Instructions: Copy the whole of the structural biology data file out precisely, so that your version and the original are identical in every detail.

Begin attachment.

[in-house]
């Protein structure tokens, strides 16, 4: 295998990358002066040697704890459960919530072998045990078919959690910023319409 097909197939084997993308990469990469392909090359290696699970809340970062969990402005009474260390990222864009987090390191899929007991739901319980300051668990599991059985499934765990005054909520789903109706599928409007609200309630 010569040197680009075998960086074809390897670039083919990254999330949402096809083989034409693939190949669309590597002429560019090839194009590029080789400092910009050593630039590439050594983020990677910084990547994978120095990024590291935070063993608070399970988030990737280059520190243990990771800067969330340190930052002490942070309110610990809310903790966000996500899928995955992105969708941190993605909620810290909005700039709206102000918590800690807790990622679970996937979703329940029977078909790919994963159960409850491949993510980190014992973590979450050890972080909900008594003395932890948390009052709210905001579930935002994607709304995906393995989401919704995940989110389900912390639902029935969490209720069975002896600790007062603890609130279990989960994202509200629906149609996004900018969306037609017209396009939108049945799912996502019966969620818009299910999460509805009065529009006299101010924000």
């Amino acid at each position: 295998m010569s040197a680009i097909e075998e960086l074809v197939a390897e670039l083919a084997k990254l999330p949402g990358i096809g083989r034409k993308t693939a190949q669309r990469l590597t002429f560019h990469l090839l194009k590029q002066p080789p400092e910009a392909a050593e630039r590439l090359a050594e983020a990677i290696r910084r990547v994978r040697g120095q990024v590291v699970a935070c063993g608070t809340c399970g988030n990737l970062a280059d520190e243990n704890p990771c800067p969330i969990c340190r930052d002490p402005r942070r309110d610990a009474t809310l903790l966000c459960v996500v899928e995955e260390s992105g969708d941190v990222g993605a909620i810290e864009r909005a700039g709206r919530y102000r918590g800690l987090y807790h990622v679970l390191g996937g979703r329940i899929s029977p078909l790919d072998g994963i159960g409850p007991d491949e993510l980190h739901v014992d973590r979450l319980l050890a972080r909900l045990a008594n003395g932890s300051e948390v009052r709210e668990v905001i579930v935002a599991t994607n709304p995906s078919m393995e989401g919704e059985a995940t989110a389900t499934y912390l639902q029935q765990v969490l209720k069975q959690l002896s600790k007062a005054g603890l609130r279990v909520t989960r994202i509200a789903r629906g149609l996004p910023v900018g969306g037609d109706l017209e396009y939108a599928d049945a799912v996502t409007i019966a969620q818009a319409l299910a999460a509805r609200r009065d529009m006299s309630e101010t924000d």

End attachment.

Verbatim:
[in-house]
């Protein structure tokens, strides 16, 4: 295998990358002066040697704890459960919530072998045990078919959690910023319409 097909197939084997993308990469990469392909090359290696699970809340970062969990402005009474260390990222864009987090390191899929007991739901319980300051668990599991059985499934765990005054909520789903109706599928409007609200309630 010569040197680009075998960086074809390897670039083919990254999330949402096809083989034409693939190949669309590597002429560019090839194009590029080789400092910009050593630039590439050594983020990677910084990547994978120095990024590291935070063993608070399970988030990737280059520190243990990771800067969330340190930052002490942070309110610990809310903790966000996500899928995955992105969708941190993605909620810290909005700039709206102000918590800690807790990622679970996937979703329940029977078909790919994963159960409850491949993510980190014992973590979450050890972080909900008594003395932890948390009052709210905001579930935002994607709304995906393995989401919704995940989110389900912390639902029935969490209720069975002896600790007062603890609130279990989960994202509200629906149609996004900018969306037609017209396009939108049945799912996502019966969620818009299910999460509805009065529009006299101010924000």
């Amino acid at each position: 295998m010569s040197a680009i097909e075998e960086l074809v197939a390897e670039l083919a084997k990254l999330p949402g990358i096809g083989r034409k993308t693939a190949q669309r990469l590597t002429f560019h990469l090839l194009k590029q002066p080789p400092e910009a392909a050593e630039r590439l090359a050594e983020a990677i290696r910084r990547v994978r040697g120095q990024v590291v699970a935070c063993g608070t809340c399970g988030n990737l970062a280059d520190e243990n704890p990771c800067p969330i969990c340190r930052d002490p402005r942070r309110d610990a009474t809310l903790l966000c459960v996500v899928e995955e260390s992105g969708d941190v990222g993605a909620i810290e864009r909005a700039g709206r919530y102000r918590g800690l987090y807790h990622v679970l390191g996937g979703r329940i899929s029977p078909l790919d072998g994963i159960g409850p007991d491949e993510l980190h739901v014992d973590r979450l319980l050890a972080r909900l045990a008594n003395g932890s300051e948390v009052r709210e668990v905001i579930v935002a599991t994607n709304p995906s078919m393995e989401g919704e059985a995940t989110a389900t499934y912390l639902q029935q765990v969490l209720k069975q959690l002896s600790k007062a005054g603890l609130r279990v909520t989960r994202i509200a789903r629906g149609l996004p910023v900018g969306g037609d109706l017209e396009y939108a599928d049945a799912v996502t409007i019966a969620q818009a319409l299910a999460a509805r609200r009065d529009m006299s309630e101010t924000d």